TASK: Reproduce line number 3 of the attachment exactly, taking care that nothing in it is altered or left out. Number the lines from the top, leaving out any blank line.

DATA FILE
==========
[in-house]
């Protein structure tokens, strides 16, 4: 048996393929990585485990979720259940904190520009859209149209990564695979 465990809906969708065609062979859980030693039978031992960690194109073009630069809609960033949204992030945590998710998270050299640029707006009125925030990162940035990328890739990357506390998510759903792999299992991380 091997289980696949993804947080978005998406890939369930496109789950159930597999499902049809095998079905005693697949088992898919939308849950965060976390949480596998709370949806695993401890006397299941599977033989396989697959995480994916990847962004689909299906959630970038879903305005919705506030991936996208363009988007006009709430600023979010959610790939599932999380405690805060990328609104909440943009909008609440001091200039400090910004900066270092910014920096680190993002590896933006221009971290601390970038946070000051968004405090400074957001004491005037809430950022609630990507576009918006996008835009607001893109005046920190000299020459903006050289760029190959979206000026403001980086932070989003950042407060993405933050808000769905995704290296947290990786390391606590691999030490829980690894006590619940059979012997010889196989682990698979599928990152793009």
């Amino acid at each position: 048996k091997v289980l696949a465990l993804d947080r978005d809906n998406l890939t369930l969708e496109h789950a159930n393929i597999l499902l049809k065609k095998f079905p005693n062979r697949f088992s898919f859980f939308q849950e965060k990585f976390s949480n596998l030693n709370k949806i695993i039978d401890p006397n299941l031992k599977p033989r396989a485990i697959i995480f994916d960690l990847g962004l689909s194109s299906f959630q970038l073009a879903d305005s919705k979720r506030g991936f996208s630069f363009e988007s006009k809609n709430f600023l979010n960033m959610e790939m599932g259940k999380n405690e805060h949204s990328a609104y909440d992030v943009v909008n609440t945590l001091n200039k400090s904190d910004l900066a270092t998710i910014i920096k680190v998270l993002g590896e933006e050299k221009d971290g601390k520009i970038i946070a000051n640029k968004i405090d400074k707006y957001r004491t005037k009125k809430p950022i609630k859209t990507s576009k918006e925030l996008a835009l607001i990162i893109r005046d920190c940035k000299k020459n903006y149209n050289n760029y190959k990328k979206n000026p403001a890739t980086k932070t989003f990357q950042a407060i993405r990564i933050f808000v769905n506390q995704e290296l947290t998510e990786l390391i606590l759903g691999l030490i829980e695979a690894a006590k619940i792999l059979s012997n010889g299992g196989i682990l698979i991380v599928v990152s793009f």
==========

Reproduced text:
């Amino acid at each position: 048996k091997v289980l696949a465990l993804d947080r978005d809906n998406l890939t369930l969708e496109h789950a159930n393929i597999l499902l049809k065609k095998f079905p005693n062979r697949f088992s898919f859980f939308q849950e965060k990585f976390s949480n596998l030693n709370k949806i695993i039978d401890p006397n299941l031992k599977p033989r396989a485990i697959i995480f994916d960690l990847g962004l689909s194109s299906f959630q970038l073009a879903d305005s919705k979720r506030g991936f996208s630069f363009e988007s006009k809609n709430f600023l979010n960033m959610e790939m599932g259940k999380n405690e805060h949204s990328a609104y909440d992030v943009v909008n609440t945590l001091n200039k400090s904190d910004l900066a270092t998710i910014i920096k680190v998270l993002g590896e933006e050299k221009d971290g601390k520009i970038i946070a000051n640029k968004i405090d400074k707006y957001r004491t005037k009125k809430p950022i609630k859209t990507s576009k918006e925030l996008a835009l607001i990162i893109r005046d920190c940035k000299k020459n903006y149209n050289n760029y190959k990328k979206n000026p403001a890739t980086k932070t989003f990357q950042a407060i993405r990564i933050f808000v769905n506390q995704e290296l947290t998510e990786l390391i606590l759903g691999l030490i829980e695979a690894a006590k619940i792999l059979s012997n010889g299992g196989i682990l698979i991380v599928v990152s793009f």